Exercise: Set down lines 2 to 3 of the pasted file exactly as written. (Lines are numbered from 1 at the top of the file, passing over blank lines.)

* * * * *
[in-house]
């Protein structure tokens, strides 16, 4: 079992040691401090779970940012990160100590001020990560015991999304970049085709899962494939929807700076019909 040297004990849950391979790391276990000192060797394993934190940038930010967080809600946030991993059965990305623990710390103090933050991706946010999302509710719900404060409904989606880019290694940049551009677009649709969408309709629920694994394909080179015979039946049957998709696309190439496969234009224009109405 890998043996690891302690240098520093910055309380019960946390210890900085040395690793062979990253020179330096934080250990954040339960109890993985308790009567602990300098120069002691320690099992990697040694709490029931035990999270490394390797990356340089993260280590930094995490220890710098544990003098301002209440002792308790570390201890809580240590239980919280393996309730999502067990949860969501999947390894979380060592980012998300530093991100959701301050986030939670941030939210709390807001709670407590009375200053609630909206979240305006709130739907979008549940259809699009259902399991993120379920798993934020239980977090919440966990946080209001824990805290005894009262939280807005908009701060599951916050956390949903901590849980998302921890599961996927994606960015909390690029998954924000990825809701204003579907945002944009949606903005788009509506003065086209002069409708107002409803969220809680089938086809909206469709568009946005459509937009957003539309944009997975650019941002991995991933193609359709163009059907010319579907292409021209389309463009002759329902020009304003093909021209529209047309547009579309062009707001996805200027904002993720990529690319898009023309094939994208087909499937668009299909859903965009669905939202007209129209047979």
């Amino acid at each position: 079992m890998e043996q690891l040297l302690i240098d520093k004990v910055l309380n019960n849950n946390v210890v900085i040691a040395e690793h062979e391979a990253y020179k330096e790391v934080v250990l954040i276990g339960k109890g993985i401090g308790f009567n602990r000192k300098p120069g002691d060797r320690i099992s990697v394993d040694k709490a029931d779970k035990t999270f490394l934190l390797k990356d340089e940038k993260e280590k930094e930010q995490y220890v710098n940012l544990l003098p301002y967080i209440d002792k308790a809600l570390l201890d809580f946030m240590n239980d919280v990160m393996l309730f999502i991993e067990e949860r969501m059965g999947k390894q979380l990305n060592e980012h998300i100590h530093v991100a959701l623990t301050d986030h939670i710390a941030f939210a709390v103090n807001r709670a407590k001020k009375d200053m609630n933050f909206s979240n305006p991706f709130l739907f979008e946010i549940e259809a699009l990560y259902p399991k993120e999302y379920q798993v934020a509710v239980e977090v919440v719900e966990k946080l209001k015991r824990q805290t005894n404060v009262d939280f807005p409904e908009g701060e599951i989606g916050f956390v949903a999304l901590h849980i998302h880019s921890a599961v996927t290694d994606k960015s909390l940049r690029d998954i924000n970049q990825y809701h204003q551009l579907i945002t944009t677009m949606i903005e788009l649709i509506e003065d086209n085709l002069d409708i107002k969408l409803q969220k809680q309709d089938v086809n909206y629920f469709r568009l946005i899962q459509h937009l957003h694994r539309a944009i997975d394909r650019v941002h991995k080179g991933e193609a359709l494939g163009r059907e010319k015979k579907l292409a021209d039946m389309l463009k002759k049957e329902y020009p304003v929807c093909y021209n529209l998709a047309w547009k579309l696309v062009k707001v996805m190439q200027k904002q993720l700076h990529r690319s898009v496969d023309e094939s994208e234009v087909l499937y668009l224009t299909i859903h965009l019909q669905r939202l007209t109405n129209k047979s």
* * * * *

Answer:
């Protein structure tokens, strides 16, 4: 079992040691401090779970940012990160100590001020990560015991999304970049085709899962494939929807700076019909 040297004990849950391979790391276990000192060797394993934190940038930010967080809600946030991993059965990305623990710390103090933050991706946010999302509710719900404060409904989606880019290694940049551009677009649709969408309709629920694994394909080179015979039946049957998709696309190439496969234009224009109405 890998043996690891302690240098520093910055309380019960946390210890900085040395690793062979990253020179330096934080250990954040339960109890993985308790009567602990300098120069002691320690099992990697040694709490029931035990999270490394390797990356340089993260280590930094995490220890710098544990003098301002209440002792308790570390201890809580240590239980919280393996309730999502067990949860969501999947390894979380060592980012998300530093991100959701301050986030939670941030939210709390807001709670407590009375200053609630909206979240305006709130739907979008549940259809699009259902399991993120379920798993934020239980977090919440966990946080209001824990805290005894009262939280807005908009701060599951916050956390949903901590849980998302921890599961996927994606960015909390690029998954924000990825809701204003579907945002944009949606903005788009509506003065086209002069409708107002409803969220809680089938086809909206469709568009946005459509937009957003539309944009997975650019941002991995991933193609359709163009059907010319579907292409021209389309463009002759329902020009304003093909021209529209047309547009579309062009707001996805200027904002993720990529690319898009023309094939994208087909499937668009299909859903965009669905939202007209129209047979």
């Amino acid at each position: 079992m890998e043996q690891l040297l302690i240098d520093k004990v910055l309380n019960n849950n946390v210890v900085i040691a040395e690793h062979e391979a990253y020179k330096e790391v934080v250990l954040i276990g339960k109890g993985i401090g308790f009567n602990r000192k300098p120069g002691d060797r320690i099992s990697v394993d040694k709490a029931d779970k035990t999270f490394l934190l390797k990356d340089e940038k993260e280590k930094e930010q995490y220890v710098n940012l544990l003098p301002y967080i209440d002792k308790a809600l570390l201890d809580f946030m240590n239980d919280v990160m393996l309730f999502i991993e067990e949860r969501m059965g999947k390894q979380l990305n060592e980012h998300i100590h530093v991100a959701l623990t301050d986030h939670i710390a941030f939210a709390v103090n807001r709670a407590k001020k009375d200053m609630n933050f909206s979240n305006p991706f709130l739907f979008e946010i549940e259809a699009l990560y259902p399991k993120e999302y379920q798993v934020a509710v239980e977090v919440v719900e966990k946080l209001k015991r824990q805290t005894n404060v009262d939280f807005p409904e908009g701060e599951i989606g916050f956390v949903a999304l901590h849980i998302h880019s921890a599961v996927t290694d994606k960015s909390l940049r690029d998954i924000n970049q990825y809701h204003q551009l579907i945002t944009t677009m949606i903005e788009l649709i509506e003065d086209n085709l002069d409708i107002k969408l409803q969220k809680q309709d089938v086809n909206y629920f469709r568009l946005i899962q459509h937009l957003h694994r539309a944009i997975d394909r650019v941002h991995k080179g991933e193609a359709l494939g163009r059907e010319k015979k579907l292409a021209d039946m389309l463009k002759k049957e329902y020009p304003v929807c093909y021209n529209l998709a047309w547009k579309l696309v062009k707001v996805m190439q200027k904002q993720l700076h990529r690319s898009v496969d023309e094939s994208e234009v087909l499937y668009l224009t299909i859903h965009l019909q669905r939202l007209t109405n129209k047979s």